2/7/14 - Fashion Shoot
Worked on a fashion video shoot on Friday. Jonathan Denmark approached me the night before the shoot - ostensibly a simple behind-the-scenes for an upcoming fashion line - asking me if I could hunt down a second camera and help him out.
Concept was pretty simple: Begin with the intimate, personal moment of the model experiencing the garment for the first time, and move to the more public, presentational world of the photo shoot. Not a standard point-and-shoot behind the scenes, however, since the close, intimate moments were, in fact, staged.
We began the day with two cameras - 5D Mk II's - one equipped with a Canon 25-70 F 2.8L Zoom, and one with a Rokinon 35mm F 1.4 prime. We didn't like the look of the Rokinon, finding that the best shots we were getting in this environment were from full zoom - 70mm wide open at 2.8 (ISO 2000 yielded some moderate video noise, but we lived with it). So we dropped Camera 2 and stuck with Camera 1.
I haven't been in charge of photography on a project like this before, so I went into it seeing it as a learning opportunity - and based on the finished product, some of the shots look pretty enough to have been shot by a professional.
Not bad for someone who only has a cursory knowledge of cinematography!
Speaking of professionals - the photographer on the actual shoot-shoot was Michael Faye. If you haven't heard of him, you should. Insanely talented (not to mention well-recognized in the photo world), and really interesting guy. Runs an awesome company called Kombucha Dog. They make kombucha while simultaneously sheltering dogs and helping them get adopted.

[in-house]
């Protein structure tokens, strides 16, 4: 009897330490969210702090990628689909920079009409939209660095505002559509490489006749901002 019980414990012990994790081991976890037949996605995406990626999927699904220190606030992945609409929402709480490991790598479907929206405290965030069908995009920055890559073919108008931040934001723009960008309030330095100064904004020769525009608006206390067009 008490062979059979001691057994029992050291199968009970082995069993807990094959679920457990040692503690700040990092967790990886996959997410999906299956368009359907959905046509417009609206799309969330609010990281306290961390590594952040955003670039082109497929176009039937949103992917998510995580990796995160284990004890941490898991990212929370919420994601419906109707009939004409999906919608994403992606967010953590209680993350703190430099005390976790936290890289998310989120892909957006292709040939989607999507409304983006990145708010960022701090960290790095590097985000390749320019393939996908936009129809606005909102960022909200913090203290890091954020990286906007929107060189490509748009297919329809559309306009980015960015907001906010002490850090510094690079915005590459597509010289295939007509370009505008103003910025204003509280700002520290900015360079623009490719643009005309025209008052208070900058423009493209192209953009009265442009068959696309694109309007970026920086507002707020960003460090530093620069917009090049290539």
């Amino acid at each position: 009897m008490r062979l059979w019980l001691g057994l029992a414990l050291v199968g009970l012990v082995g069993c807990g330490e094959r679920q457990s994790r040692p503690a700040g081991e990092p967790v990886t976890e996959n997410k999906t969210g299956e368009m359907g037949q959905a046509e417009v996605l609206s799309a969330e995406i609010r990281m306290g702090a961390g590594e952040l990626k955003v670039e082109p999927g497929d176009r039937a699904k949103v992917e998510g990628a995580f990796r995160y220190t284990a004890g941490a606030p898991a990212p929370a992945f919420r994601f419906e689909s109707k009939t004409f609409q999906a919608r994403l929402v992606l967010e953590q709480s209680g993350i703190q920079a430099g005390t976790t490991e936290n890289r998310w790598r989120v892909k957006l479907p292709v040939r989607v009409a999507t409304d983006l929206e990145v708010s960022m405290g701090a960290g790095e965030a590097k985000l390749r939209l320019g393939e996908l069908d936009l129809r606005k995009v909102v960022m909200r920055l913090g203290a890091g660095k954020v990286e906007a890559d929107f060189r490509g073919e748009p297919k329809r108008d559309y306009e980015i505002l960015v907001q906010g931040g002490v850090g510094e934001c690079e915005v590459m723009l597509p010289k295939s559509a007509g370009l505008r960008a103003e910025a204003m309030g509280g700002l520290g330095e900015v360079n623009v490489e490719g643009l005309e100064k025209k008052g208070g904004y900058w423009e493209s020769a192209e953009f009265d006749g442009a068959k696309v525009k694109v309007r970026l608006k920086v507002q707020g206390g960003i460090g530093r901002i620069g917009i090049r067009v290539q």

It was truly amazing to have worked with such a uniquely talented individual.
But back to the shoot: The most helpful tool that we had on set was Final Cut X. There are a lot of haters out there that don't want to hear this, but the software is fast, versatile and incredibly easy-to-use. We were pressed for time, resources, personnel, and had to work around the existing setup of the shoot, so it was touch and go for a while there.
What was helpful about having software like FCPX on set was the ability to dump the cards and immediately start cutting the footage. No foreground transcode required. And the footage played back smooth as butter. Being able to cut immediately meant that we knew what shots worked together, we knew what coverage we were missing, and we knew what we could do to improve the next sequence of shots, which was usually only a few minutes away. It was like instantaneous feedback on a project in progress.
Truly a revolutionary workflow.
To me, learning how to improve is the most exciting part about doing anything new. This was a last minute crash course in something I hadn't done before, and it was one of the most exciting experiences I could have had with less than 12 hours notice.
Here's hoping I get to do something like it again.